LONDON: Logan Paul has built a loyal fan base and made millions along the way posting slapstick comedy stunts online. This weekend, he’s trying something more bruising as he takes on another one of YouTube’s biggest stars in a boxing match.
Paul, a 23-year-old American who has 18 million followers on the site, will face off Saturday against the UK’s second-most popular YouTuber, 25-year-old Olajide “JJ” Olatunji — known as KSI — who has 19 million subscribers. Neither is a professional athlete.
A boxing fight featuring non-boxers seeking to solidify their bases is hardly a new concept: Canadian Prime Minister Justin Trudeau helped boost his political career years before his party formed a government by beating another member of Parliament in a 2012 match.
What makes the event at England’s Manchester Arena notable is that it’s a high-profile test of whether YouTube celebrities can successfully monetize their fame through the pay-per-view platform of the video service owned by Alphabet Inc.’s Google, which faces competition for its personalities from rivals like Amazon.com Inc.’s Twitch.tv. Promoters expect the event to generate an online audience of at least 1 million.
The pay-per-view passes will cost 7.50 pounds in the UK — or US$10 in the US — and promoters are selling tickets to the live event in Manchester for 35 pounds to 500 pounds each. There’s also sponsorship money: gambling company MansionBet will put its brand on the boxing ring.
The entertainers and their companies will take the bulk of the proceeds and YouTube will get a cut, too. The site has kept its distance from the event, however, and a spokeswoman declined a Bloomberg request for comment.
YouTube stars rely on ads placed alongside their videos to bring in money and many with the largest followings have been complaining that the site doesn’t offer enough ways to generate profits. YouTube has responded by paying its top talent upfront sums to use and promote new features, people familiar with the matter said this month, after introducing paid memberships, paid chats and a new merchandising program this year.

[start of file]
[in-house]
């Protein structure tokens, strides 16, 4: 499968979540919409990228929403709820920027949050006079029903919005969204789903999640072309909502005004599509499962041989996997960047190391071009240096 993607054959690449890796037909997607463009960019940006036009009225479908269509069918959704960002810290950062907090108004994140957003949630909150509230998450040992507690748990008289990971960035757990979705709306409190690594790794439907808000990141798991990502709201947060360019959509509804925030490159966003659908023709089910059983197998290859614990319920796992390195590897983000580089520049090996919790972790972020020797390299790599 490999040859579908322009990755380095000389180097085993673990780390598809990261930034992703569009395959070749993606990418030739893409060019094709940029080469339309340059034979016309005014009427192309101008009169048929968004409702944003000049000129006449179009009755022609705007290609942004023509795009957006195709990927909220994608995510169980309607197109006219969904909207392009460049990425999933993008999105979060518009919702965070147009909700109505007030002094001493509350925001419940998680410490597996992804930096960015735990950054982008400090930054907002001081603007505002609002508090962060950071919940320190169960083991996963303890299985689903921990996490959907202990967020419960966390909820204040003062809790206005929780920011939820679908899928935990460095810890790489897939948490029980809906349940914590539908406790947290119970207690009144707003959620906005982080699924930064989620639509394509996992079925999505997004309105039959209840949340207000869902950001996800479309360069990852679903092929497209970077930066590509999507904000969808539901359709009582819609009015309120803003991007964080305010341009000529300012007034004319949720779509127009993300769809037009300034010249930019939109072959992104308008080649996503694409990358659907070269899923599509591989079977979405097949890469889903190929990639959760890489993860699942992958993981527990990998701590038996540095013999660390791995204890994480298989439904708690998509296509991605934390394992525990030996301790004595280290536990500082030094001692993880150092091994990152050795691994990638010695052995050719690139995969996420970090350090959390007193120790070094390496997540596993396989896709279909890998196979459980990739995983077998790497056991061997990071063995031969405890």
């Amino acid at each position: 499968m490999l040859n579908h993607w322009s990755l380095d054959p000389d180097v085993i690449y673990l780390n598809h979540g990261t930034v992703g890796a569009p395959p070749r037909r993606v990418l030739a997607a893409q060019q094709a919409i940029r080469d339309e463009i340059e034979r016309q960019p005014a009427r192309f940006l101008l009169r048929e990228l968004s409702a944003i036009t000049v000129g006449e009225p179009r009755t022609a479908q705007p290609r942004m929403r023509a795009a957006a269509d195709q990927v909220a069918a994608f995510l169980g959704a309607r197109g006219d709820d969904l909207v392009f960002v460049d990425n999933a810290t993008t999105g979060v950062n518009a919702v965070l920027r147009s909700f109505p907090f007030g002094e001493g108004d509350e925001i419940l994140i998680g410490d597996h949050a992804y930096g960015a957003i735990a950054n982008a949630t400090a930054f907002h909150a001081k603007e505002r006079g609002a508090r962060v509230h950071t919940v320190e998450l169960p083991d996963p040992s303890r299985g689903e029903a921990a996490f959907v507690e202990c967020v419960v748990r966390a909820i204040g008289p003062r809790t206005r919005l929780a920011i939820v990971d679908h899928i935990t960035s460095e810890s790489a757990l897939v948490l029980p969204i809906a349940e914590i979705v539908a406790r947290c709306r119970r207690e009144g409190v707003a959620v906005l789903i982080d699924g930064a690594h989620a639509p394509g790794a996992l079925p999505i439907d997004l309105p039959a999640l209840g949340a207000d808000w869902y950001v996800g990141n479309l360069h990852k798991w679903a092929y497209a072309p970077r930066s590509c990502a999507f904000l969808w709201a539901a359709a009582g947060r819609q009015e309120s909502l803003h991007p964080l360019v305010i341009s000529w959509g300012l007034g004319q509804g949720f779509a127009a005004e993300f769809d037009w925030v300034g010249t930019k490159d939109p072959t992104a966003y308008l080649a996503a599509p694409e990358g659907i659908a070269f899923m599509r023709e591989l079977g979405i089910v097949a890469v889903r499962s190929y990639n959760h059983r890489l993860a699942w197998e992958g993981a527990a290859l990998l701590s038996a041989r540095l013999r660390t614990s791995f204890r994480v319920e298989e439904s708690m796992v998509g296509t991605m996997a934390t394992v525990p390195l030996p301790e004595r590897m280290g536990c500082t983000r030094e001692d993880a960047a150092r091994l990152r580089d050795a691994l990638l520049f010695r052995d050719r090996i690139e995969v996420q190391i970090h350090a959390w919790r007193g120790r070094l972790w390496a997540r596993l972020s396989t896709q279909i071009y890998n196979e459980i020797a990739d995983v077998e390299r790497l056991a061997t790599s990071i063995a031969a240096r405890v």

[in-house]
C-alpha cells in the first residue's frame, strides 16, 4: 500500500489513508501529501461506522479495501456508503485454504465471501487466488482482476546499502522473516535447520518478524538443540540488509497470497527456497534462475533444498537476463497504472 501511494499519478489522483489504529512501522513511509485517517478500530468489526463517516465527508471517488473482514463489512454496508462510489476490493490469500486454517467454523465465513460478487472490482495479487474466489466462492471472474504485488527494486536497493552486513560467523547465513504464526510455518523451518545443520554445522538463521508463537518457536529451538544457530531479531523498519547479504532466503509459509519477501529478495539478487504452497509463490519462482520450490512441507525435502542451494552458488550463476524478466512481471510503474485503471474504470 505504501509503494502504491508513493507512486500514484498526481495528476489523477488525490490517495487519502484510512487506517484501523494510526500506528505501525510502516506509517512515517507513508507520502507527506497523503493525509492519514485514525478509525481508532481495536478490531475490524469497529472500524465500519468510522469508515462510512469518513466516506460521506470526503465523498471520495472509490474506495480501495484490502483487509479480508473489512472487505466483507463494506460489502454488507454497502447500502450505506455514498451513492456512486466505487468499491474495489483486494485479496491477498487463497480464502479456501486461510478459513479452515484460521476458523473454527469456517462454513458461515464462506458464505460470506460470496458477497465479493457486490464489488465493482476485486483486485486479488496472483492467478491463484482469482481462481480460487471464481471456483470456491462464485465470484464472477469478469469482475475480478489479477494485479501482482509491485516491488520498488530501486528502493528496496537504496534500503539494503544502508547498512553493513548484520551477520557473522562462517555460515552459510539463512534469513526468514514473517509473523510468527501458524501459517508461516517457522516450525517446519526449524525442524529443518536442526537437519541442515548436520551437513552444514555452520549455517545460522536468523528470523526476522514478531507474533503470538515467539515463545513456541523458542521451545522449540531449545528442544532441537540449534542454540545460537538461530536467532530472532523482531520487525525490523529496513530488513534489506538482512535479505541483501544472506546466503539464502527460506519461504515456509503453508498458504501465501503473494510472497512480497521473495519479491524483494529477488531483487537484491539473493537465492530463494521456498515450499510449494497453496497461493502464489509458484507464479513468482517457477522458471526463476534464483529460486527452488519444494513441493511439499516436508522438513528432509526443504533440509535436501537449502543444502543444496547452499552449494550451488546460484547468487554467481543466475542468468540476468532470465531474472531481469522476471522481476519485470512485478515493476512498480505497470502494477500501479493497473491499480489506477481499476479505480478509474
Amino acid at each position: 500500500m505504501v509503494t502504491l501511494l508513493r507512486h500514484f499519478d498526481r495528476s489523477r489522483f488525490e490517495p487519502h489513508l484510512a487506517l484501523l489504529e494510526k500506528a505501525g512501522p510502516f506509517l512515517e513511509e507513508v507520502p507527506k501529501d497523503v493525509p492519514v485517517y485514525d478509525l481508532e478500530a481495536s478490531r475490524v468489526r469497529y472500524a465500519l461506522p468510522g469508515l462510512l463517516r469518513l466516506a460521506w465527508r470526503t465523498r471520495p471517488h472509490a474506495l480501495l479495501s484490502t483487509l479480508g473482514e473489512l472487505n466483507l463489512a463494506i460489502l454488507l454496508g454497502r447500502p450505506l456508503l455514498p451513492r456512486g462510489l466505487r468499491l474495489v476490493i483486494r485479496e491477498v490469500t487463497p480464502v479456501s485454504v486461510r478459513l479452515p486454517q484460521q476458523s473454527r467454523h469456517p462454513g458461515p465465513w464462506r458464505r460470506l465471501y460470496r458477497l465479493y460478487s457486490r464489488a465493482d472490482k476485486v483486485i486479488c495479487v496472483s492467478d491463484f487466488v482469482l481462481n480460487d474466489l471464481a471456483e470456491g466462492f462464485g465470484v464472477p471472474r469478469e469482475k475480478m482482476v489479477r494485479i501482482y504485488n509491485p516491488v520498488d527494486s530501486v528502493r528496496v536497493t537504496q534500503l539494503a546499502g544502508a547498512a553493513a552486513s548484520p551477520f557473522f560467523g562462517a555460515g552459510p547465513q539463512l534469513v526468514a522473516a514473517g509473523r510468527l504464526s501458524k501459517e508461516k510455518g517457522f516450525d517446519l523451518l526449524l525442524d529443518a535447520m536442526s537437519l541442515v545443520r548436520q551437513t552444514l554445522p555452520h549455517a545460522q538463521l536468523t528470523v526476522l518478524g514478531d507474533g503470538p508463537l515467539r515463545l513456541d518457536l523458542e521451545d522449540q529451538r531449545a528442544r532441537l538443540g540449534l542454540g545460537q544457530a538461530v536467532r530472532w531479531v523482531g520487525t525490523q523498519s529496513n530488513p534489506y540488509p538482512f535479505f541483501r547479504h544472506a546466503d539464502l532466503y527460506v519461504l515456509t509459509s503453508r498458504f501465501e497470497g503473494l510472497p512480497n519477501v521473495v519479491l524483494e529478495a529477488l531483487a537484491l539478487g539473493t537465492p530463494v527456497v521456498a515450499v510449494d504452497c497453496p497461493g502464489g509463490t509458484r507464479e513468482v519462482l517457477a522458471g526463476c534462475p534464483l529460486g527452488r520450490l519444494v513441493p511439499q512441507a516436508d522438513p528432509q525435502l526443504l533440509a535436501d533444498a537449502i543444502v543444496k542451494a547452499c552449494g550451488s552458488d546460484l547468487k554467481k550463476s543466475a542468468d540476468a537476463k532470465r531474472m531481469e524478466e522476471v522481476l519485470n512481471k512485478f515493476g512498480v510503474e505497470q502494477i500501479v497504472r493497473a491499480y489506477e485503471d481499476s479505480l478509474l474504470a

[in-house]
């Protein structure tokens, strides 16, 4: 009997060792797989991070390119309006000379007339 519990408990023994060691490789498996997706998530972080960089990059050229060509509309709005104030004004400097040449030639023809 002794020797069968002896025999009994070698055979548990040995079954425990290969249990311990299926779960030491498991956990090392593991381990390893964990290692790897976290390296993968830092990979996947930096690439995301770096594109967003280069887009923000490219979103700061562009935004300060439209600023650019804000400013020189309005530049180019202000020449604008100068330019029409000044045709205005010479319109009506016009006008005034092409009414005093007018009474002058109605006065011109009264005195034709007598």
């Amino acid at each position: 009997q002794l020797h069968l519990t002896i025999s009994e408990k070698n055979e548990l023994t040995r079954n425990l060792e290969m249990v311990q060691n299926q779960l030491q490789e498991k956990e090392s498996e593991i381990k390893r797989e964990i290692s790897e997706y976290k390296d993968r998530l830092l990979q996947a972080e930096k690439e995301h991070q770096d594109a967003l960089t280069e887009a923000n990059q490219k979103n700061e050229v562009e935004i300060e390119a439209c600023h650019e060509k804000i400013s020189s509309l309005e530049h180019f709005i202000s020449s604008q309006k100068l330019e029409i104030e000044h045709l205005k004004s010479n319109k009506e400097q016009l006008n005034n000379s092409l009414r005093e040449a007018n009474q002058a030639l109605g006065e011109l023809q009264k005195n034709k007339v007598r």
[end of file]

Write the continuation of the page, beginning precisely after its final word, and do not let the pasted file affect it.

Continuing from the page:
Pay-per-view, which has been around since 2012 on YouTube, has long been the way to show boxing matches. AT&T Inc. will try it out with golf by making a rare head-to-head battle between Tiger Woods and Phil Mickelson on Thanksgiving weekend a pay-per-view event, on DirectTV and other platforms.
Success on Saturday depends on backers being able to convince a younger audience accustomed to watching content for free to pony up to see their favourite stars lay into one other.
Paul rose to prominence with comedy skits on the Vine video sharing platform, moving to YouTube when Vine closed. He has since branched out into acting, appearing in TV shows including “Law & Order: Special Victims Unit.” His videos were temporarily blocked from YouTube’s preferred advertising program after one he posted last year showed a dead body hanging from a tree in a Japanese forest that’s a popular destination for suicide, and the site reprimanded him for violating guidelines.
KSI built his audience with videos based on him playing the soccer game FIFA, but has moved into general vlogging and comedy videos, as well as music, releasing a hip-hop EP in 2016.
The months of hype around the match, helping to grow the brands of both stars, may be worth more than the proceeds from the day. Both entertainers slowed the pace of uploads over the past seven months of training in the gym, KSI’s promoter Liam Chivers said in a phone interview.
“I can guarantee if Logan and JJ had not done this boxing,” Chivers said, “they would’ve earned more money.”